G‑d instructed Moses regarding the prohibition for a priest to render himself ritually defiled by touching a human corpse. The exceptions are his close relatives – his parents, siblings, children, and wife – and a corpse that no one else is available to bury.
Not Shirking Responsibility
וְעַל כָּל נַפְשֹׁת מֵת לֹא יָבֹא: (ויקרא כא:יא)
[G‑d told Moses that a high priest] may not ritually defile himself by touching a corpse [unless there is no one else to bury it]. Leviticus 21:11

The high priest’s obligation to ritually defile himself in order to bury an unattended corpse applies even in the unlikely event that such a situation presents itself while he is performing the sacrificial rites of Yom Kippur in the Holy of Holies. If there is no one else who can bury this corpse, the high priest must leave the most sacred part of the Tabernacle on the holiest day of the year in order to do so. This teaches us, firstly, that taking care of our fellow Jews’ crucial needs takes precedence over tending to our own spiritual tasks.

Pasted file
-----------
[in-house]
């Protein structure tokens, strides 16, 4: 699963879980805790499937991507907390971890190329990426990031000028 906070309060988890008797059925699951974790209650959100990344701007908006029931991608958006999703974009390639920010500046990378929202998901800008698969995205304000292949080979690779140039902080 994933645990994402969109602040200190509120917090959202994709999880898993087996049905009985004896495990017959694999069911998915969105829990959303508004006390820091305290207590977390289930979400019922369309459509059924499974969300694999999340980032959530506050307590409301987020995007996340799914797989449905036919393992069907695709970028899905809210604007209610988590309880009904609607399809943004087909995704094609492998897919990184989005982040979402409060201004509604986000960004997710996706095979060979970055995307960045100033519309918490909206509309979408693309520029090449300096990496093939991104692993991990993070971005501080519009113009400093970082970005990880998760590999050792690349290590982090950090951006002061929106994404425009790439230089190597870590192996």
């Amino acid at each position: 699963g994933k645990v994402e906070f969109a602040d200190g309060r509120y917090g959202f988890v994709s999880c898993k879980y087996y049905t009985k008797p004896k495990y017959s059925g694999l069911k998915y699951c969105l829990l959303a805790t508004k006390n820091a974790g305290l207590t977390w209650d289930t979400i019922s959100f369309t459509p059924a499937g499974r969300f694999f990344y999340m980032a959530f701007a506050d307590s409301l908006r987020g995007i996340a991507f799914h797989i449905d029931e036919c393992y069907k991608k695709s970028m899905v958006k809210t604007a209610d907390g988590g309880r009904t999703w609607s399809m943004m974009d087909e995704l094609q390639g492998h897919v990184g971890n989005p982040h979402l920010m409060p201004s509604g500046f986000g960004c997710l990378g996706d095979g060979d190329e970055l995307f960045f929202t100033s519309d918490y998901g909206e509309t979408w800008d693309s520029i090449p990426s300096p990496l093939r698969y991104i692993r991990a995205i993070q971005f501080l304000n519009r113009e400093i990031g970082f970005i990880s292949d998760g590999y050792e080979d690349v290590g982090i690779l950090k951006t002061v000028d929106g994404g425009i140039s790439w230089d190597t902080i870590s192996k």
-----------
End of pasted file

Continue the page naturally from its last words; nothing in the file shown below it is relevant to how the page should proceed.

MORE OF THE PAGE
Secondly, we sometimes encounter people who may be considered, figuratively speaking, “unattended, lifeless bodies” – i.e., people who pay no attention to the spiritual side of life and who have no one else to guide them in this regard. In such cases, we must seize the opportunity to assist them, reminding ourselves that even the high priest is required to disregard his most exalted responsibilities on the holy day of Yom Kippur in order to bury an unattended corpse. We, in contrast, have both the obligation and privilege of not merely attending to a “lifeless” person – but of reviving him!1